This week, much of the auto world's attention will be focused on the Detroit auto show, but elsewhere in America, in courtrooms and around conference tables, one of the biggest car stories of the past several years--the Volkswagen diesel scandal--is finally, maybe, kinda-sorta coming to an end. Or at least the end of its current chapter.
Here are three of the most important Dieselgate headlines of the past few days:
EPA approves fix for some 2.0-liter diesels: One of the reasons that the Dieselgate fiasco has dragged on for nearly 16 months is because finding a fix for the affected cars has remained elusive. Now, however, the U.S. Environmental Protection Agency has approved Volkswagen's plan to repair some 70,000 of the 475,000 Audi and VW 2.0-liter diesels equipped with defeat devices. Those cars include 2015 models of the Audi A3, VW Beetle, VW Golf, VW Golf SportWagen, VW Jetta, and VW Passat.
Like the scandal itself, Volkswagen's fix is complicated, rolling out in two phases over the course of a year. Phase one is just a software upgrade, which is ready to go right now. Phase two will be another software upgrade, paired with some hardware add-ons, like a diesel particulate filter and a nitrogen oxide catalyst.
Unfortunately, phase two isn't likely to be ready until 2018. Maybe by then, Volkswagen will have figured out how to fix the remaining 105,000 2.0-liter U.S. diesels that were designed to cheat on emissions tests.
Second American employee of Volkswagen arrested: A manager charged with overseeing engineering and environmental affairs at Volkswagen of America was arrested over the weekend in conjunction with the ongoing Dieselgate investigation. Details of the arrest haven't been revealed, but Oliver Schmidt is expected to be arraigned today in federal court in Detroit. Since one of Schmidt's major duties appears to have been making sure that Volkswagen's U.S. vehicles comply with federal regulations, he might be in a bit of trouble.
Volkswagen could shell out $3 billion in U.S. fines: Over the summer, Volkswagen announced a $15.4 billion package to fix/buy back Audi and VW 2.0-liter diesels in America, compensate owners, repair the environmental damage those vehicles had caused, and invest in zero-emissions technology. In October, the company agreed to pay $1.2 billion to America's VW dealers. And there's a $1 billion deal pending over the repair/buyback of 3.0-liter Audi, Porsche, and VW diesels.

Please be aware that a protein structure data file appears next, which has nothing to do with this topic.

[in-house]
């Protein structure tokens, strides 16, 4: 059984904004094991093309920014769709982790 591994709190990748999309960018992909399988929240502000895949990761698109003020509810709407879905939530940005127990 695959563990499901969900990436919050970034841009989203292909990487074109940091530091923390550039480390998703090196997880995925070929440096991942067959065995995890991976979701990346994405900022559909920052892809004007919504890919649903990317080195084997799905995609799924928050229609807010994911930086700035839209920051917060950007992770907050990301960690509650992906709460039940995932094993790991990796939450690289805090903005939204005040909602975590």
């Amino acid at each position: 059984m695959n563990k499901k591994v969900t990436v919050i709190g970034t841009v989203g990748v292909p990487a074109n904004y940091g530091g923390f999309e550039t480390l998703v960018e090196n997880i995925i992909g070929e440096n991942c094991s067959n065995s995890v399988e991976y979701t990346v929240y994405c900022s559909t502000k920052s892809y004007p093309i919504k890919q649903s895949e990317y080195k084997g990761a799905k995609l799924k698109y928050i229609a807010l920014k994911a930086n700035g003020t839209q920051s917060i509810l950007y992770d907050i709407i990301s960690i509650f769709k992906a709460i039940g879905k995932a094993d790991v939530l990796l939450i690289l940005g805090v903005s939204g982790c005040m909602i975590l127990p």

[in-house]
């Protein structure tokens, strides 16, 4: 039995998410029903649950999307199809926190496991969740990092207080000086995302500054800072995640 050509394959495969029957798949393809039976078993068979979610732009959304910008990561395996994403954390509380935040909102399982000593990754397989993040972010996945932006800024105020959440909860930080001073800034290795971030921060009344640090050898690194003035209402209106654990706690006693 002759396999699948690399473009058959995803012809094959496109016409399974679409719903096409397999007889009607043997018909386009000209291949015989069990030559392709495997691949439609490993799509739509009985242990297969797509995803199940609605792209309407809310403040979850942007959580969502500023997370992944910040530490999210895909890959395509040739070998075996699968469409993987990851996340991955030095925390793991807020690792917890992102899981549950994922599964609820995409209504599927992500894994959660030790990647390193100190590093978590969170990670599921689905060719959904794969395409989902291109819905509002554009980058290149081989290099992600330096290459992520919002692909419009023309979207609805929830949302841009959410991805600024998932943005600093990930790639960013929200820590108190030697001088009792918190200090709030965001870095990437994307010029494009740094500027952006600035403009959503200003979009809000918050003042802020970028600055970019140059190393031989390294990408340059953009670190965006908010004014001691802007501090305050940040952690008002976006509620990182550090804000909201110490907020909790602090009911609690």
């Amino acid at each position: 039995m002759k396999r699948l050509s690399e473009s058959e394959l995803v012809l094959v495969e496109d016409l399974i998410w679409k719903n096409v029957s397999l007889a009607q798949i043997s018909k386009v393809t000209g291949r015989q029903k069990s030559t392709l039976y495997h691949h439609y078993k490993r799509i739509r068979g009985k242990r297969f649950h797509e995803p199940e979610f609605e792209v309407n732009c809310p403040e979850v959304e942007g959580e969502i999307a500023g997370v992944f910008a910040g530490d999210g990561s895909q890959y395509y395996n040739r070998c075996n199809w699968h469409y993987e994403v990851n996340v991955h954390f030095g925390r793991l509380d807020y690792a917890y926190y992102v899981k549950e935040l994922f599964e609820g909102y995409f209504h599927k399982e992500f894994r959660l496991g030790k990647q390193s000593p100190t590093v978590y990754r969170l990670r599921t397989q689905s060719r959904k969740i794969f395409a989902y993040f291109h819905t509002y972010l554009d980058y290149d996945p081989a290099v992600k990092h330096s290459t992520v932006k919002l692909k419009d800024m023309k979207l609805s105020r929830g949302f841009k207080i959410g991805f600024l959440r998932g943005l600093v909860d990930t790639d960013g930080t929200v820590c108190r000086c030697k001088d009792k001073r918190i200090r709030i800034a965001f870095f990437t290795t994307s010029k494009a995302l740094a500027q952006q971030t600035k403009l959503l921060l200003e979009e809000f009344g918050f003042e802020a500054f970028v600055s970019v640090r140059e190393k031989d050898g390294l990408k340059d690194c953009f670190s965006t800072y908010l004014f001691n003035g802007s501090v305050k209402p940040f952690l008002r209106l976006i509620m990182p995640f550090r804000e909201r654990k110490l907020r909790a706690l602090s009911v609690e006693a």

Of course, that massive $17.6 billion sum doesn't include any of the fines that Volkswagen will be forced to pay by the U.S. government. Reports indicate that an announcement about those fines could come this week, and that the total cost is likely to be around $3 billion dollars. If so, that would bring Volkswagen's U.S. total payout for Dieselgate to around $20.6 billion.
Shortly after Dieselgate first began making headlines in 2015, we estimated that it would cost Volkswagen $25 billion. But by the time you add in the cost of legal fees, the loss of VW sales, and the huge chunk of change that Volkwagen will soon shell out to a marketing firm to begin its inevitable U.S. re-branding campaign, the scandal could cost the automaker $25 billion in the U.S. alone.
Considering that the U.S. is home to only about 5 percent of the total number of vehicles affected by Dieselgate...well, we're just glad that we're not the ones footing the bill.
Note: for purposes of clarity, "Volkswagen" has been used to refer to the Volkswagen Group parent company, while "VW" has been used to refer to the company's popular mass-market brand of automobiles.